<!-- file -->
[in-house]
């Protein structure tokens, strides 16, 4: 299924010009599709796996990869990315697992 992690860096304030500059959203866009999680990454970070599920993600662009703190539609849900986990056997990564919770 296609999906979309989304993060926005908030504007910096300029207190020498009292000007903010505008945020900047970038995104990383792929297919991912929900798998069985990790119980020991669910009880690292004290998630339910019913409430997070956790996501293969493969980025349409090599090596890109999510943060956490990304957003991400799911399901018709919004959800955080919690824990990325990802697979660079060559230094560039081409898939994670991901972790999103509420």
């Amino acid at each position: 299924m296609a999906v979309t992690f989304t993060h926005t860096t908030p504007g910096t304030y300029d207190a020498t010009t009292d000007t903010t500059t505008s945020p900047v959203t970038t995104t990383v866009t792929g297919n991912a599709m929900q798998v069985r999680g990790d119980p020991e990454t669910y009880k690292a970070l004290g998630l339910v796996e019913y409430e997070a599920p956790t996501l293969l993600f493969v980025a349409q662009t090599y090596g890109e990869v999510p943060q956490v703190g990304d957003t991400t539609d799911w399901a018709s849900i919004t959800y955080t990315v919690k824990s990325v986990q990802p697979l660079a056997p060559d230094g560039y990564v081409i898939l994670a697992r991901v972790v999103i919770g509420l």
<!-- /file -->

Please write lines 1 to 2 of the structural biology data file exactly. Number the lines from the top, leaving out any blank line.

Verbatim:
[in-house]
């Protein structure tokens, strides 16, 4: 299924010009599709796996990869990315697992 992690860096304030500059959203866009999680990454970070599920993600662009703190539609849900986990056997990564919770 296609999906979309989304993060926005908030504007910096300029207190020498009292000007903010505008945020900047970038995104990383792929297919991912929900798998069985990790119980020991669910009880690292004290998630339910019913409430997070956790996501293969493969980025349409090599090596890109999510943060956490990304957003991400799911399901018709919004959800955080919690824990990325990802697979660079060559230094560039081409898939994670991901972790999103509420």